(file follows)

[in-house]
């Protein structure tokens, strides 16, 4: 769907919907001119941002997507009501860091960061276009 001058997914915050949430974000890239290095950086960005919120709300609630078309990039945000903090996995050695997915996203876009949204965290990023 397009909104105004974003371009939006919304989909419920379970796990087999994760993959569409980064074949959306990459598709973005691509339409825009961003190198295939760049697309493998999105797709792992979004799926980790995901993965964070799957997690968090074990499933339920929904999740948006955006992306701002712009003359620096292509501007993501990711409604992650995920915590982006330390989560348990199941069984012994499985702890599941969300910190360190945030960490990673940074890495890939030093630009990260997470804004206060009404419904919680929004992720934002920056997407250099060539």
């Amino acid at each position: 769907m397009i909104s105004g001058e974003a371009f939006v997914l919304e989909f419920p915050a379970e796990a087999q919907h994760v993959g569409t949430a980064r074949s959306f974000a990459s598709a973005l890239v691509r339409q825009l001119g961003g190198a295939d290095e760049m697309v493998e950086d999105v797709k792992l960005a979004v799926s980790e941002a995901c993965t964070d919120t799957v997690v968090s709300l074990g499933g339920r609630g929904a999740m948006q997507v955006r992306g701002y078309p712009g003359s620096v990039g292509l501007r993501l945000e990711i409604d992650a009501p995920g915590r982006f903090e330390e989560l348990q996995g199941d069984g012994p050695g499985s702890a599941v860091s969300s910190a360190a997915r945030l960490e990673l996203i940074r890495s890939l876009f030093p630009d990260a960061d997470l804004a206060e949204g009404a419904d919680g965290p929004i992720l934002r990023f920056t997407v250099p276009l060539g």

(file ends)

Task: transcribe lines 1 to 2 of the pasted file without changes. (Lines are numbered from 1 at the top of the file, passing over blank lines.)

[in-house]
């Protein structure tokens, strides 16, 4: 769907919907001119941002997507009501860091960061276009 001058997914915050949430974000890239290095950086960005919120709300609630078309990039945000903090996995050695997915996203876009949204965290990023 397009909104105004974003371009939006919304989909419920379970796990087999994760993959569409980064074949959306990459598709973005691509339409825009961003190198295939760049697309493998999105797709792992979004799926980790995901993965964070799957997690968090074990499933339920929904999740948006955006992306701002712009003359620096292509501007993501990711409604992650995920915590982006330390989560348990199941069984012994499985702890599941969300910190360190945030960490990673940074890495890939030093630009990260997470804004206060009404419904919680929004992720934002920056997407250099060539």